Why do they do that?

I would like to start the week on a positive note but sometimes I just can’t avoid slithering down into the pit of despair. And the cause of my descent into my low mood is the evil art of spray-painting plants.

Why do they do this? If you think heathers are dull just don’t grow them.

Even worse is that now the practice has spread to calocephalus, a plant we used for bedding at Kew many years ago but is now considered too dull to sell in its natural form and the foliage is not silver enough – it has to be sprayed silver and gold, and more.

The trouble is that people buy these. They are bright (the plants, not the people) and they remain bright even if the plant dies. If the plant lives then new growth will be green (or silver). There is no reason for this except avarice.

Almost as bad are Decorum Fairy cyclamen ‘Super Serie Petticoat’ – I am afraid I can’t work out what is the real name from the label – just a load of nonsensical names. The label says – ‘Once upon a time – there was a cyclamen that was really different. This fairy-like creature has hanging flowers that remind one of skirts being blown up in the wind. The Petticoat will even be prettier in a hanging basket or pot and will cast its spell on any interior, from castle to modern building. ‘

I am a sucker for anything new but really, what is the point of this strange mutation. Frills on the petals around the mouth of the flowers is nothing very new in cyclamen but when combined with flowers that don’t have reflexed petals, what is the point – you can’t see them! (I have tipped the plants over to see into the flowers)

While I am getting things off my chest, a recently received catalogue has been raising my blood pressure. It is full of mistakes and rather inept descriptions but one actually offends me. It is of a lily and goes

‘Another new lily from North America ,pendulous tiers of mahogany red flowers with deep orange centres on 4’+ stems that are god-like in their perfection. An established clump at the peak of bloom is such a sensory overload that you are to be forgiven if you think you’ve died and gone to heaven.’ (sic)

I won’t mention the origin of this to save blushes.

On a more positive note, if you are in Wexford, make a trip to Springmount garden centre, Ballycanew – they have 10 different heritage apples in stock, at 19.99 each (well with rounding in Wexford that will be 20 euro!)

Do not miss the chance to get a piece of Irish heritage at a bargain price. They still have some left despite me buying nine!

 

Sunday Puzzler solution

How did you get on?

The plants were:

Iris

 

Ipomoea

 

Hoya

 

Callicarpa

 

Acalypha

 

Euphorbia

 

Phalaenopsis

 

sorbus

 

Hyacinthus

 

Rodgersia

That gives you I I H C A E P S H and R

rearrange those to make ‘Irish Peach’

This is an early season eating apple dating from the early 19th century, from Sligo. It is said to have a good, sweet flavour with hints of peach and like all early apples is best eaten fresh from the tree and does not store well.

 

 

 

 

 

 

 

 

 

 

 

 

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11 Comments on “Why do they do that?”

  1. derrickjknight
    October 9, 2017 at 10:20 am #

    You have my sympathy. The spraying is naff, and the cyclamen description dire. We managed to miss the Sunday Puzzler, which is a shame.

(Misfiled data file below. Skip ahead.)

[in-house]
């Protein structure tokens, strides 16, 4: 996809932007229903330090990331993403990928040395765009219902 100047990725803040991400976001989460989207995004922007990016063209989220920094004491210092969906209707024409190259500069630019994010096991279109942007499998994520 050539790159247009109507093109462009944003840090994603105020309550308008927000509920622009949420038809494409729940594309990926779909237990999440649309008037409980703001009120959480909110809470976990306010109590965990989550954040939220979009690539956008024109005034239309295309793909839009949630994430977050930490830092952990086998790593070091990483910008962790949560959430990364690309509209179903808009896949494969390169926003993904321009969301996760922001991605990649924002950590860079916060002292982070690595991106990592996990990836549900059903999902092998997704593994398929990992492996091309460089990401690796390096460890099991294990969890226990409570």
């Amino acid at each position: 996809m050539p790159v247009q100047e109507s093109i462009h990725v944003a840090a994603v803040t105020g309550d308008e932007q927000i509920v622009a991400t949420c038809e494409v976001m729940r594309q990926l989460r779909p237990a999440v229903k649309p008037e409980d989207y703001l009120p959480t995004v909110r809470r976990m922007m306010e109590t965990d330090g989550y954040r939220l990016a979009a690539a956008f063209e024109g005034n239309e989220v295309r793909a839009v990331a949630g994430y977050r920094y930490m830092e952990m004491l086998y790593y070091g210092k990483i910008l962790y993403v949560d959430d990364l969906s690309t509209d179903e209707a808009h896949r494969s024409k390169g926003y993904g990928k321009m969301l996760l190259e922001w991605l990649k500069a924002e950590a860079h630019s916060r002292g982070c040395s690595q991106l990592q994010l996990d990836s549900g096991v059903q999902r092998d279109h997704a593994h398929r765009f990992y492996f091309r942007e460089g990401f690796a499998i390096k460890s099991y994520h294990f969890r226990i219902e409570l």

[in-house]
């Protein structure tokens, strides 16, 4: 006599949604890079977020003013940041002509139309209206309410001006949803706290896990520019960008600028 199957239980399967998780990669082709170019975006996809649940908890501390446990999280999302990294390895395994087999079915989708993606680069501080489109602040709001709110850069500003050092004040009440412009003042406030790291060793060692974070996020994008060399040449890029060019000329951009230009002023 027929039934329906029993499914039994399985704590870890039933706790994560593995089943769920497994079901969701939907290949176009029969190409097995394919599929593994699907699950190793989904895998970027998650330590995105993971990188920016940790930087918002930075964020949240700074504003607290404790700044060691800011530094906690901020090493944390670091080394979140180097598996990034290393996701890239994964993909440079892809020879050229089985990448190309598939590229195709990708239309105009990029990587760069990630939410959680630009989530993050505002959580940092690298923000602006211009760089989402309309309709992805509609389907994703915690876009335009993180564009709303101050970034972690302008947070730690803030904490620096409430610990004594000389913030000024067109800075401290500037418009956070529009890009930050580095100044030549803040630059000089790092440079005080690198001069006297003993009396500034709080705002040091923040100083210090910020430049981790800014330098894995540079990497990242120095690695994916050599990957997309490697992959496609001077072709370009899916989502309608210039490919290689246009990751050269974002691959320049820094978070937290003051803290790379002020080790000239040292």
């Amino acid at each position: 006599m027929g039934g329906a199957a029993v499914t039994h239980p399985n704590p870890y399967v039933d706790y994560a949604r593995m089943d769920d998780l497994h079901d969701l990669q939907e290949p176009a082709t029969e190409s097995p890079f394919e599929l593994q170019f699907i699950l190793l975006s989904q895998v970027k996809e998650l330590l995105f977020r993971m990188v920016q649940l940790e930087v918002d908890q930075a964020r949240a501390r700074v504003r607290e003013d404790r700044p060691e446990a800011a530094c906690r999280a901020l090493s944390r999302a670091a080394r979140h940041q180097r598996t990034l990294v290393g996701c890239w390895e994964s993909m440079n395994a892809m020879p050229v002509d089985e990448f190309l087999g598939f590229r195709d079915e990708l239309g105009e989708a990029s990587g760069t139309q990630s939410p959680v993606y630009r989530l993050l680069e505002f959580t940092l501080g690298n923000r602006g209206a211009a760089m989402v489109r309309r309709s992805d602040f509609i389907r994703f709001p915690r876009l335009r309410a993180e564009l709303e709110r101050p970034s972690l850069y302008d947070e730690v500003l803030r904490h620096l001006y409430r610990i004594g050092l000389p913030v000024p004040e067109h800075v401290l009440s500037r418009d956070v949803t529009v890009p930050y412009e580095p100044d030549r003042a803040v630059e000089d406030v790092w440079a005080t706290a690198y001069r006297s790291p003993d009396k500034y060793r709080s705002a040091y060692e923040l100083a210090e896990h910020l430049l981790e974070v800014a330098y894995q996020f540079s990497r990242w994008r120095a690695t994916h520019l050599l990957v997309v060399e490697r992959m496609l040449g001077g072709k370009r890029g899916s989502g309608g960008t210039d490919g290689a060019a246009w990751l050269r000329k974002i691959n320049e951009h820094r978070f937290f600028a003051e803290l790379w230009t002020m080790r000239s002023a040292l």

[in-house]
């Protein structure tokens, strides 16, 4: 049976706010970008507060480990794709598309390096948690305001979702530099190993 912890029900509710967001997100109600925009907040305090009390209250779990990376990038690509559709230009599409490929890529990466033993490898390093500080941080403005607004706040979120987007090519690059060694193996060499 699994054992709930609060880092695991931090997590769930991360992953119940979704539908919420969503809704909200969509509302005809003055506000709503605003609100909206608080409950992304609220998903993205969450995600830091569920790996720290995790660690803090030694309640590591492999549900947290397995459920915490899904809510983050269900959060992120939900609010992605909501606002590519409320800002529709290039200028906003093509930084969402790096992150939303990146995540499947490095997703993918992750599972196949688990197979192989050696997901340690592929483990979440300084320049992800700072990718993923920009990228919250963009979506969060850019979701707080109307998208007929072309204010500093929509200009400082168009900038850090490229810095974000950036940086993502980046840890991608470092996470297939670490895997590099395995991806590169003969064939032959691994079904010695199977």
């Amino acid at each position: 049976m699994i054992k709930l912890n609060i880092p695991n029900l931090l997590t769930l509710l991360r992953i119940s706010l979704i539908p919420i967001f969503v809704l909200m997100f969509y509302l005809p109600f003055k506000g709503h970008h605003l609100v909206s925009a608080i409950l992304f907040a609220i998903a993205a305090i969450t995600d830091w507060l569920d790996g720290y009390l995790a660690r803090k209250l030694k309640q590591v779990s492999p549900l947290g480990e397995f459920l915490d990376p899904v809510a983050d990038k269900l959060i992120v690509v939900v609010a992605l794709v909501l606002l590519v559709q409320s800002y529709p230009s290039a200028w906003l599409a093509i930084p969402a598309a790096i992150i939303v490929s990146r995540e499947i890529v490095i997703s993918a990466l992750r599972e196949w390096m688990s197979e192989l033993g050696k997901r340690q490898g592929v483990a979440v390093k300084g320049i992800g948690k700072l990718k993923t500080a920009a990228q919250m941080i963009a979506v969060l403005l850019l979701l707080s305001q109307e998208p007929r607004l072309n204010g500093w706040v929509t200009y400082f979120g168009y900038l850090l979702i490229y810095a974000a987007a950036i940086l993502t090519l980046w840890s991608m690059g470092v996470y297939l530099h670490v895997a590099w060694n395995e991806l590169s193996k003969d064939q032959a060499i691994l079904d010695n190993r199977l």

2. thelonggardenpath
    October 9, 2017 at 12:42 pm #

    What timing! We were having the same conversation yesterday while walking into the village. We passed a front garden where several different “coloured” heathers had recently been planted. To say neither of us were keen would be an understatement! Well spaced out, I get the impression they were considered to be permanent planting – the owners will be in for a shock next year! The conversation then moved on to an event, which had been decorated with brown, painted roses!! 😱

    • thebikinggardener
      October 9, 2017 at 1:07 pm #

      I do wonder what people expect these things to do in the future too

  3. painterwrite
    October 10, 2017 at 4:27 pm #

    What in the world?!! I have to say, even though we Americans seem to go the tackiest route possible in most things (presidents, for example), I have yet to see spray painted plants in the garden center. The mind boggles. How do the plants photosynthesize? What chemicals does that paint leach into the soil? Why not just plunk some brightly colored kids’ toys in the garden if you want that kind of color in your beds?

    • thebikinggardener
      October 11, 2017 at 6:46 pm #

      I agree entirely. No comment about presidents! I must say I am surprised you don’t have painted plants too – you must have blue-dyed orchids. I don’t think anyone worries about how the plants photosynthesise! I hate plastic flowers but yes, why not just stick them in the soil

  4. sweetgumandpines
    October 11, 2017 at 12:14 am #

    Haven’t seen spray-painted plants around here, but we do have the dyed phalaenopsis and sad little cactus with fake flowers hot-glued on top. The latest abomination is hippeastrum (amaryllis) bulbs that have been dipped in was. Supposedly it means you don’t have to water them, but the bulbs are basically trash after they bloom.

    • sweetgumandpines
      October 11, 2017 at 3:01 pm #

      “dipped in was” should read “dipped in wax.”

      • thebikinggardener
        October 11, 2017 at 6:43 pm #

        I guessed that was what you meant. I have seen roses dipped in wax here too – often scented of chocolate, as though roses don’t smell anyway – though florist roses often don’t.

    • thebikinggardener
      October 11, 2017 at 6:44 pm #

      I hate those poor cacti too! I have seen the waxed hippeastrum too though I have not seen any for sale lately, thank goodness.

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